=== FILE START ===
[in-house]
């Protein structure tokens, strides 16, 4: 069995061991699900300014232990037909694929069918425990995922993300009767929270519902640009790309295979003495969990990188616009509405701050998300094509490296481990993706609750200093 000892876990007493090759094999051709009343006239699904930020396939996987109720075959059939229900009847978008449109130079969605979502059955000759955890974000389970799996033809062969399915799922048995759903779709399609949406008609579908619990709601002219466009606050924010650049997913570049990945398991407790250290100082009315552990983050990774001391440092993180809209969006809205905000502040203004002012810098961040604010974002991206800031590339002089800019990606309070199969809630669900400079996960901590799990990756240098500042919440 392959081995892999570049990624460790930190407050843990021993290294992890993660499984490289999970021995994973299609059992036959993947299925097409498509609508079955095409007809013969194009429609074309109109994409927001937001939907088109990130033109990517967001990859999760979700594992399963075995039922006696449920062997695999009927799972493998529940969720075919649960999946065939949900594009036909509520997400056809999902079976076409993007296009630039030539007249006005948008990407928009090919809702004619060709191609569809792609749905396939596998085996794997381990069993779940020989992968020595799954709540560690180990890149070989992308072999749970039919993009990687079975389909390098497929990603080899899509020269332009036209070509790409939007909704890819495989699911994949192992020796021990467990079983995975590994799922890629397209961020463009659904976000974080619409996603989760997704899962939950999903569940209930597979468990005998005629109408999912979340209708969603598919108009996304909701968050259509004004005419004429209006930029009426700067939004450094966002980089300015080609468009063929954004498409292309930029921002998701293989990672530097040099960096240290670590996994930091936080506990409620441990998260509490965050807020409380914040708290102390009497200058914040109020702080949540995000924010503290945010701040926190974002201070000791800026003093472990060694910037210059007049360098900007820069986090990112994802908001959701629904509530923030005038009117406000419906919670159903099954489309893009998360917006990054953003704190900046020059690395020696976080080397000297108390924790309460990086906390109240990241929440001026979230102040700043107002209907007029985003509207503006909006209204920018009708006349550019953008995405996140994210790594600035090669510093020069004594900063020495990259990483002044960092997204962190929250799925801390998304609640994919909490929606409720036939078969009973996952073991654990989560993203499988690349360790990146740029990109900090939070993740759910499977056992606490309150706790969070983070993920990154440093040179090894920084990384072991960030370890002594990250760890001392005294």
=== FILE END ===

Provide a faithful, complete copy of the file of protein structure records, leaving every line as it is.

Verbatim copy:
[in-house]
């Protein structure tokens, strides 16, 4: 069995061991699900300014232990037909694929069918425990995922993300009767929270519902640009790309295979003495969990990188616009509405701050998300094509490296481990993706609750200093 000892876990007493090759094999051709009343006239699904930020396939996987109720075959059939229900009847978008449109130079969605979502059955000759955890974000389970799996033809062969399915799922048995759903779709399609949406008609579908619990709601002219466009606050924010650049997913570049990945398991407790250290100082009315552990983050990774001391440092993180809209969006809205905000502040203004002012810098961040604010974002991206800031590339002089800019990606309070199969809630669900400079996960901590799990990756240098500042919440 392959081995892999570049990624460790930190407050843990021993290294992890993660499984490289999970021995994973299609059992036959993947299925097409498509609508079955095409007809013969194009429609074309109109994409927001937001939907088109990130033109990517967001990859999760979700594992399963075995039922006696449920062997695999009927799972493998529940969720075919649960999946065939949900594009036909509520997400056809999902079976076409993007296009630039030539007249006005948008990407928009090919809702004619060709191609569809792609749905396939596998085996794997381990069993779940020989992968020595799954709540560690180990890149070989992308072999749970039919993009990687079975389909390098497929990603080899899509020269332009036209070509790409939007909704890819495989699911994949192992020796021990467990079983995975590994799922890629397209961020463009659904976000974080619409996603989760997704899962939950999903569940209930597979468990005998005629109408999912979340209708969603598919108009996304909701968050259509004004005419004429209006930029009426700067939004450094966002980089300015080609468009063929954004498409292309930029921002998701293989990672530097040099960096240290670590996994930091936080506990409620441990998260509490965050807020409380914040708290102390009497200058914040109020702080949540995000924010503290945010701040926190974002201070000791800026003093472990060694910037210059007049360098900007820069986090990112994802908001959701629904509530923030005038009117406000419906919670159903099954489309893009998360917006990054953003704190900046020059690395020696976080080397000297108390924790309460990086906390109240990241929440001026979230102040700043107002209907007029985003509207503006909006209204920018009708006349550019953008995405996140994210790594600035090669510093020069004594900063020495990259990483002044960092997204962190929250799925801390998304609640994919909490929606409720036939078969009973996952073991654990989560993203499988690349360790990146740029990109900090939070993740759910499977056992606490309150706790969070983070993920990154440093040179090894920084990384072991960030370890002594990250760890001392005294």